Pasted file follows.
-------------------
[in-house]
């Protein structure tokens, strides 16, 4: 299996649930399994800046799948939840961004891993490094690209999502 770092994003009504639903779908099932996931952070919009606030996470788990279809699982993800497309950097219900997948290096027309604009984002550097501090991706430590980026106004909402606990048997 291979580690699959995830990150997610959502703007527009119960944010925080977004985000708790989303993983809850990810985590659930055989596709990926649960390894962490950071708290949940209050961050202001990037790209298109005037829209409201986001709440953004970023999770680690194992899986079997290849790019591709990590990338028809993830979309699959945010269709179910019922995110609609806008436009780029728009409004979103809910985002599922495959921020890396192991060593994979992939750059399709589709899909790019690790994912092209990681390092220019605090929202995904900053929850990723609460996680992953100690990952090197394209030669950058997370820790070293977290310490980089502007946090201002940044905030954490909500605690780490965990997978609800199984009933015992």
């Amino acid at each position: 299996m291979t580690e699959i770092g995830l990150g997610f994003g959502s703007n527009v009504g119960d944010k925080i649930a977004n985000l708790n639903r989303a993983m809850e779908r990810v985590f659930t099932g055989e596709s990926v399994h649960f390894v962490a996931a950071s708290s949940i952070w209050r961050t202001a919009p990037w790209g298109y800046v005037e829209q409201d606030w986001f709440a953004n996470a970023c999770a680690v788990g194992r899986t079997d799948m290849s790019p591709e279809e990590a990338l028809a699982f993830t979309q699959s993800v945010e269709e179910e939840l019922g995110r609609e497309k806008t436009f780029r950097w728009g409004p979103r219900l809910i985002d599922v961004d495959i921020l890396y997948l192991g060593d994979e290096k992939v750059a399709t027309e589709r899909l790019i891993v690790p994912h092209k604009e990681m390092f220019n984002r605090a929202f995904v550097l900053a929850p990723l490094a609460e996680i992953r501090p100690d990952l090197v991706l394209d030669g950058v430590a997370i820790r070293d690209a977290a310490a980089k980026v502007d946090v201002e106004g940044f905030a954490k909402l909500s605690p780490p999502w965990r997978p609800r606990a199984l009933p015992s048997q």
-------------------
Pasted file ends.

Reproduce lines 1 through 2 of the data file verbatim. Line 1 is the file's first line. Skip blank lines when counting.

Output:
[in-house]
């Protein structure tokens, strides 16, 4: 299996649930399994800046799948939840961004891993490094690209999502 770092994003009504639903779908099932996931952070919009606030996470788990279809699982993800497309950097219900997948290096027309604009984002550097501090991706430590980026106004909402606990048997 291979580690699959995830990150997610959502703007527009119960944010925080977004985000708790989303993983809850990810985590659930055989596709990926649960390894962490950071708290949940209050961050202001990037790209298109005037829209409201986001709440953004970023999770680690194992899986079997290849790019591709990590990338028809993830979309699959945010269709179910019922995110609609806008436009780029728009409004979103809910985002599922495959921020890396192991060593994979992939750059399709589709899909790019690790994912092209990681390092220019605090929202995904900053929850990723609460996680992953100690990952090197394209030669950058997370820790070293977290310490980089502007946090201002940044905030954490909500605690780490965990997978609800199984009933015992």